Comment by Michael Shannon on March 30, 2009 at 1:24pm
The funny thing is, in regular residential real estate, in every town around the country, there are several big dogs that have a lion share or normal listings. Every agent in town knows who they are. Those big dogs usually have teams, and are extremely good at handling their clients. Every other agent town competes against them for listings, and many times, the best agent will prevail. It is the same with banks. Agents that don't perform well over time are fired, listings are transferred to other agents and the real estate world keeps on turning.

Taking a class or two, or ten, does not make you experienced enough to deal with REO. My team closed 423 REO's last year, and we have closed thousands in the past 10 years. That experience far outweighs any class or REO designation. When a bank assigns a listing to my team, they know with certainty that the asset will be managed exceptionally well. Our track record speaks for itself.

There is no secret door. We started working with banks 10 years ago, and regular listing agents laughed at us. "Why would you want to deal with (dirty, cheap, horrible - You choose) bank owned homes", they would say. We it was a choice we made, and we became really good at it. Now, those same agents claim it not fair that we have all the houses. Fair, what's fair? We started small, cut our teeth, and signed up for 100's of banks and outsourcers. We marketed ourselves via email, phone, direct mail, web, conferences and by personally visiting the banks. I have spent thousands doing so.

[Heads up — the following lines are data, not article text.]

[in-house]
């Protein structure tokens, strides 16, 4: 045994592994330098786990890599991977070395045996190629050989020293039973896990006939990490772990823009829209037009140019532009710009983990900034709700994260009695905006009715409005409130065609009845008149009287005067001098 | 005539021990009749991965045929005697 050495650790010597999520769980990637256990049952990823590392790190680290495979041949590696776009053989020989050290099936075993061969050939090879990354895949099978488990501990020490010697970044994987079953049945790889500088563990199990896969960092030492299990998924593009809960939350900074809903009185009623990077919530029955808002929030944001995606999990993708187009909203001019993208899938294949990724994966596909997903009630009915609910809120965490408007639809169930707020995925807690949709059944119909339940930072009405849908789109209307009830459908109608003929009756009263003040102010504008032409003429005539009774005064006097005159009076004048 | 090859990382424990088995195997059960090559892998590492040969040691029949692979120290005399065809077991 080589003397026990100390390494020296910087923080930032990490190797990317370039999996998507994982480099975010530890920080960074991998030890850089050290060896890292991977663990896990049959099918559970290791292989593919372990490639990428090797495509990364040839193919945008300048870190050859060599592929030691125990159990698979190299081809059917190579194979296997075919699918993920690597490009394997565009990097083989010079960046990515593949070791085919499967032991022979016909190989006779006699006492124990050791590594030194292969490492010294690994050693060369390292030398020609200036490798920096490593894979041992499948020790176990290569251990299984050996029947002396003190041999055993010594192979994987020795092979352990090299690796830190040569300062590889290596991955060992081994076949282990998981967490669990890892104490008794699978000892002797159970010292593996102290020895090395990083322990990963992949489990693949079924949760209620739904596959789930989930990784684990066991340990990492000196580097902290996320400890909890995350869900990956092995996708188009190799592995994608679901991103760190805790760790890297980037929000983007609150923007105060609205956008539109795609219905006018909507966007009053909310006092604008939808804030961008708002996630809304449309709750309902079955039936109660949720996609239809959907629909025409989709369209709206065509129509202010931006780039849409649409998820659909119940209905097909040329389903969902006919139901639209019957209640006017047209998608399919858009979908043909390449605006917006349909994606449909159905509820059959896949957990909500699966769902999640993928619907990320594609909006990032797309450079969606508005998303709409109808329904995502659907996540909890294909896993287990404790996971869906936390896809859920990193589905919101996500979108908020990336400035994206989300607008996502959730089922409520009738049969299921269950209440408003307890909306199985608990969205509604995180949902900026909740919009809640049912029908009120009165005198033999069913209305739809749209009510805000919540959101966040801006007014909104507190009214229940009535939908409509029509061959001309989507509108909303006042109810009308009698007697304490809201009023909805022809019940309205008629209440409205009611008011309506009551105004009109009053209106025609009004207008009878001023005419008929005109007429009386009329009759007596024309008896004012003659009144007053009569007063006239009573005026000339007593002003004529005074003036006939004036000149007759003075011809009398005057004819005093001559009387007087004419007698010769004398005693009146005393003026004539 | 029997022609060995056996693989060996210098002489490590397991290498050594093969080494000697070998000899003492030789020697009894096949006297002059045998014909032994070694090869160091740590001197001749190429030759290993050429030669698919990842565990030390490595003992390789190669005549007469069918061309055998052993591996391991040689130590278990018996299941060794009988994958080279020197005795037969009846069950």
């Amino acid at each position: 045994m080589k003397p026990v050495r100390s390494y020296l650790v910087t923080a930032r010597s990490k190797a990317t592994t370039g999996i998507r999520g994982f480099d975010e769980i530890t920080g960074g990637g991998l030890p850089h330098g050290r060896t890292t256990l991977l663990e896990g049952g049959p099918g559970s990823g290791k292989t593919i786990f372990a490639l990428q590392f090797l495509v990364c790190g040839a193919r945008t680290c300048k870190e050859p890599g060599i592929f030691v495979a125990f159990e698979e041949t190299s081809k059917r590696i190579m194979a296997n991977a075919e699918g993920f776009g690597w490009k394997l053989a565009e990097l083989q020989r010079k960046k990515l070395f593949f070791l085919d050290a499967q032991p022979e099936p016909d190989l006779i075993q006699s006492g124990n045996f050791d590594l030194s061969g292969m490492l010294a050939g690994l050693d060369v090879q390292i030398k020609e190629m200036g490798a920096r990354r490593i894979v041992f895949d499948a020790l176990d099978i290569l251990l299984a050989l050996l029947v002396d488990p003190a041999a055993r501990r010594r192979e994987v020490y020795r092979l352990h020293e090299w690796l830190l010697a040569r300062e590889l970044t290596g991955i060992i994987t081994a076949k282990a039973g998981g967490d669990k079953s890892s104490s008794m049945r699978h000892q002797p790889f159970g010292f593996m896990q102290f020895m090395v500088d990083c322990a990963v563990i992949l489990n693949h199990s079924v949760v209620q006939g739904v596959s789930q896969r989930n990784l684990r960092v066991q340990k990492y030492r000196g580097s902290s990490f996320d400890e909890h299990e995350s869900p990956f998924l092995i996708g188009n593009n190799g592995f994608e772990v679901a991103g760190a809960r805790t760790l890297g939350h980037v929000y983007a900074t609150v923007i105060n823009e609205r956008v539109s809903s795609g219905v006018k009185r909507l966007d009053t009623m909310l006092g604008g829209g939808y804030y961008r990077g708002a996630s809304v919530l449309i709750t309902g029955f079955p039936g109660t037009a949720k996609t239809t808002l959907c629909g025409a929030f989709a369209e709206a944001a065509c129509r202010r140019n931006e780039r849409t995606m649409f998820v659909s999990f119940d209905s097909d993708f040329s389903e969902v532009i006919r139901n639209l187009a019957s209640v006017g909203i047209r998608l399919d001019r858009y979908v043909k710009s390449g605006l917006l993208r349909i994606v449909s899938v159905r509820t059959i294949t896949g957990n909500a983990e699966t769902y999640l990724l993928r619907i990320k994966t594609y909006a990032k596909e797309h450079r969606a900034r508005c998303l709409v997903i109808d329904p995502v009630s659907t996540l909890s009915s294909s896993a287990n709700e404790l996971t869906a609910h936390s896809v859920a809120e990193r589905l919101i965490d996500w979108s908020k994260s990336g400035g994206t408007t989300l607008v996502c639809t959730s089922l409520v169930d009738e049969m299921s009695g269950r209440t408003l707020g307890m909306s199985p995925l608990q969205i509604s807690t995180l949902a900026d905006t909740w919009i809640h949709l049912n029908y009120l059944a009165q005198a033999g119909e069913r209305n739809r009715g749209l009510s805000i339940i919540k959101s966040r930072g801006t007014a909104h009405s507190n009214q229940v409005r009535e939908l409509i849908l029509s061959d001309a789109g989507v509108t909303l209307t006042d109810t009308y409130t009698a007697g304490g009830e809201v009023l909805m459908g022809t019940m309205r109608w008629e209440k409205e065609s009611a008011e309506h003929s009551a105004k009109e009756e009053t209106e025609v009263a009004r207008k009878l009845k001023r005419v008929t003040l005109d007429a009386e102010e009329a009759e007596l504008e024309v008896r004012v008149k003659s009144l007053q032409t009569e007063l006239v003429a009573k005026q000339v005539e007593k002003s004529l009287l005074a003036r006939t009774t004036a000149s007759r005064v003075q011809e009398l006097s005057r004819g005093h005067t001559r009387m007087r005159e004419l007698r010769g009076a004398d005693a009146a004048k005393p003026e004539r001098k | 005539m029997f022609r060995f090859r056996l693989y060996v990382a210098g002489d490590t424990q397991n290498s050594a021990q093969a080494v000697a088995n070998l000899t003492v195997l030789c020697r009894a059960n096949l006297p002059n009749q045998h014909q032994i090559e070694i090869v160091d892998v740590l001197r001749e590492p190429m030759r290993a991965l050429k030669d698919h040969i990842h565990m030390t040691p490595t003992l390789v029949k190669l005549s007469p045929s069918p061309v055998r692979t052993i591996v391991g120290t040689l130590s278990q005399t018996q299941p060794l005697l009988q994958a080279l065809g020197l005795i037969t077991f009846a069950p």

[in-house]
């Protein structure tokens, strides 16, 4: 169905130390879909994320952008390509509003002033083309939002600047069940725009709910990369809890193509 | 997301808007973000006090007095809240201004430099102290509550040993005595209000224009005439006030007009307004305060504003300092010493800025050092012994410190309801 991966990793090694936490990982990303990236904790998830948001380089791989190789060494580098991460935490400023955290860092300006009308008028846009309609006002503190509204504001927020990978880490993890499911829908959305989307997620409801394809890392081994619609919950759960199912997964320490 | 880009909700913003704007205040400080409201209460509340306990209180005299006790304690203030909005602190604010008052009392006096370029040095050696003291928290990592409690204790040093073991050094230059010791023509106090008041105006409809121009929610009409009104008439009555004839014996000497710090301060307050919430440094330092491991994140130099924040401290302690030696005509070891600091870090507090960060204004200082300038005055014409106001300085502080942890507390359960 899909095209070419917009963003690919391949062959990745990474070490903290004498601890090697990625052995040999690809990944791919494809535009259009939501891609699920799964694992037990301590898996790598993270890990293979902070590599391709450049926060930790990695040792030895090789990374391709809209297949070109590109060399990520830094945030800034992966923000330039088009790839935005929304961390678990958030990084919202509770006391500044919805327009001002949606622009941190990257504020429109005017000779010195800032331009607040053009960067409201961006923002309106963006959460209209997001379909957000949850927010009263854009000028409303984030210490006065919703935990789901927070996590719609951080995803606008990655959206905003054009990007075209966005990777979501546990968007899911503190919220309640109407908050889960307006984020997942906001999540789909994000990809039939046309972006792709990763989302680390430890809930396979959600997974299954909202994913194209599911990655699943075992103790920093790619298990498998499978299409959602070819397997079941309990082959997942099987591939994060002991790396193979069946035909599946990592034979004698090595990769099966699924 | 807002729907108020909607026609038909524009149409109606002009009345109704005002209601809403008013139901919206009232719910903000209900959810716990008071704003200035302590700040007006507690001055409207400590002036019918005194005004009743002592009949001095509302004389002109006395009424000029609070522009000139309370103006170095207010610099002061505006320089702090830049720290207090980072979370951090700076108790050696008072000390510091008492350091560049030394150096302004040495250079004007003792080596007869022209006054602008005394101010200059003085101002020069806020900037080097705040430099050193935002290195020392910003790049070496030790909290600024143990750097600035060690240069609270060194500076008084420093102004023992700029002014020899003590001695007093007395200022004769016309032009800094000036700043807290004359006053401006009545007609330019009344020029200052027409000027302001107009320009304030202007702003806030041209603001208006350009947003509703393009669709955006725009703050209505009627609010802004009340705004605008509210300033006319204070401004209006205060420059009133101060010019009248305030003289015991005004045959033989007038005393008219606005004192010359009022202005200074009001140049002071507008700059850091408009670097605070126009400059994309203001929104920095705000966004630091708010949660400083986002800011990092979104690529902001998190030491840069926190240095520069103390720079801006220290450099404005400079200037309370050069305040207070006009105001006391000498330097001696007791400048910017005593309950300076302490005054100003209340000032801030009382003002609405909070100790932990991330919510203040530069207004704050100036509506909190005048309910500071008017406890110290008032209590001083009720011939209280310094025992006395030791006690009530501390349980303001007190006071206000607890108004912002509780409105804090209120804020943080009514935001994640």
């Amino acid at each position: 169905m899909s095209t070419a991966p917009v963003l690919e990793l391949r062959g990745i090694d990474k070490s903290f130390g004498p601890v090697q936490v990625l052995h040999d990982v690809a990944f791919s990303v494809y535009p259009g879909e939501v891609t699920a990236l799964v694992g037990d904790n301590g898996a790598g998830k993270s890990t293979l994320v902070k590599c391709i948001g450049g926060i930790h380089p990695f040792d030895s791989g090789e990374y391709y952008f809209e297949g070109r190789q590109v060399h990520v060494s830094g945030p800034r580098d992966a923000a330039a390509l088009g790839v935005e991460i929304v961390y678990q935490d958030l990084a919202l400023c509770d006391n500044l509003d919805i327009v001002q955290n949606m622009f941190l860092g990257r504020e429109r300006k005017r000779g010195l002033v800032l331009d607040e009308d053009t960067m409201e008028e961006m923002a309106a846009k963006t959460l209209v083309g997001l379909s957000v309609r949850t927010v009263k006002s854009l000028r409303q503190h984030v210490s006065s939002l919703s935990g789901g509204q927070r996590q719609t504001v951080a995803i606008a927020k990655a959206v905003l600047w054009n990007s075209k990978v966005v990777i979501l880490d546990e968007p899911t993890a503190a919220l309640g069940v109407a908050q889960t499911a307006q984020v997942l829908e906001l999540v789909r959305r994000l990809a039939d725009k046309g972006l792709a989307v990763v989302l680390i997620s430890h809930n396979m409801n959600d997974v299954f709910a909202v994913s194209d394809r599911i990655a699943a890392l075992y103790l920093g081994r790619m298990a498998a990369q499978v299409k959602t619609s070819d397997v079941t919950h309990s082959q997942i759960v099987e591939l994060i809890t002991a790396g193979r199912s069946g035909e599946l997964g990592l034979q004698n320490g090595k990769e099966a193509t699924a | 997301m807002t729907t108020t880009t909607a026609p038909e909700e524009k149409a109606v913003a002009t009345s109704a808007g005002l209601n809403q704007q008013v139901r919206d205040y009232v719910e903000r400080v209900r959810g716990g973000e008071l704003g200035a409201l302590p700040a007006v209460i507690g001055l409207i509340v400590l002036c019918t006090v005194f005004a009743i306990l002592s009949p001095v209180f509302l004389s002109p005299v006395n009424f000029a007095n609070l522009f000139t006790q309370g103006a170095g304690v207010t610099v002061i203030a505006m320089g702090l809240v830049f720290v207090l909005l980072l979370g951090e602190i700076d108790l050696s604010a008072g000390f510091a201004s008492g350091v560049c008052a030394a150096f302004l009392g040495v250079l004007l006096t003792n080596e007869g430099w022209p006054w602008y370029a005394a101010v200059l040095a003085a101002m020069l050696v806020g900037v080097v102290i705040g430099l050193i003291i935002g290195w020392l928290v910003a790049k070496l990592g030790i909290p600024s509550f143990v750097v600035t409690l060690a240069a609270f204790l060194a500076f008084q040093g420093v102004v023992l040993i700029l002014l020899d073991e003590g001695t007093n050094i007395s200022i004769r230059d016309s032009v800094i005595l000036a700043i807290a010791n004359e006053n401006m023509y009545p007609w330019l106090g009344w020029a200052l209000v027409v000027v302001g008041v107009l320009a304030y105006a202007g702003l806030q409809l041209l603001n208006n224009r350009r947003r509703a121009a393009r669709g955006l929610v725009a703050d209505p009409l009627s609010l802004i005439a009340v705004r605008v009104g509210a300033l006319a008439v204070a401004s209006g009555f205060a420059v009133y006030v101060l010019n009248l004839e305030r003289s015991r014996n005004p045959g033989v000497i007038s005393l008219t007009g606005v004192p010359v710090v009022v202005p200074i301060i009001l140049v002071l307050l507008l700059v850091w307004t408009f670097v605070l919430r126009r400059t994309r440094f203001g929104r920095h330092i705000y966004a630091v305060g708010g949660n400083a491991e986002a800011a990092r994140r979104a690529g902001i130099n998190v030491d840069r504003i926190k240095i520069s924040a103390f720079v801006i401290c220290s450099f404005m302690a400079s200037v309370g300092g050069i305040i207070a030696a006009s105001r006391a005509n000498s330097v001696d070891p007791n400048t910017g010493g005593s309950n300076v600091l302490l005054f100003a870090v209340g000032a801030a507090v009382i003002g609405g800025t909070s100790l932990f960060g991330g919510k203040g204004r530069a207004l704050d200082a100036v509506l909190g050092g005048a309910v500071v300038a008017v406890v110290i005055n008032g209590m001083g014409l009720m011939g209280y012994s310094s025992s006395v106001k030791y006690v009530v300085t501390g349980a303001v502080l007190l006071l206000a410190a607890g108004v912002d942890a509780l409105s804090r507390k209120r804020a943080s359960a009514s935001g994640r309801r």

If regular agents want to get into the REO business, then get off your lazy butts and go get it. Stop whining, and just do it. Google the banks, sign up for the conferences, join the trade groups, mail your business cards and brochures, market yourself. It's just like competing against another agent for a local listing. There will be only one winner.
Comment by George Kenner on March 30, 2009 at 10:14am
Angel everyone starts with their first listing and then everyone starts with their first REO Listing. The capture rate that is present with REO's is changing. I work in an office of 104 Agents and they are all screaming at the local board and their elected officials about this. The industy is not being spread around like it could be. Me I dont worry about it. I use a team resume and accept the fact that I will get what I get. Don't get drowned out in the Negative stay on the phone and go see Asset Manangers if you can. There is the personality you will click with that will give you a shot. Change is part of life, it happens every day, make your change positive.
Comment by Jesus (Jesse) Gonzalez on March 29, 2009 at 8:10pm
It's not about getting a chance or even getting a break. The most successful REO agents are those who engineer their success. I cover this in my blog, Apprenticeship, Experience and Referral.

As for education, most Asset Managers look at a REO Certification / Designation with a very doubtful eye. Simply put, it's all alphabet soup to them. Until our industry comes together and agrees upon a standardized knowledge base, a REO Certification is as only good as the business it can directly bring to the agent. I haven’t met an agent yet that can say, “My REO Certification made me rich” and, lets all be honest with each other, that is what we want, right?

My point is, it’s all about Apprenticeship, Experience and the Referral, read the blog link posted above to understand more.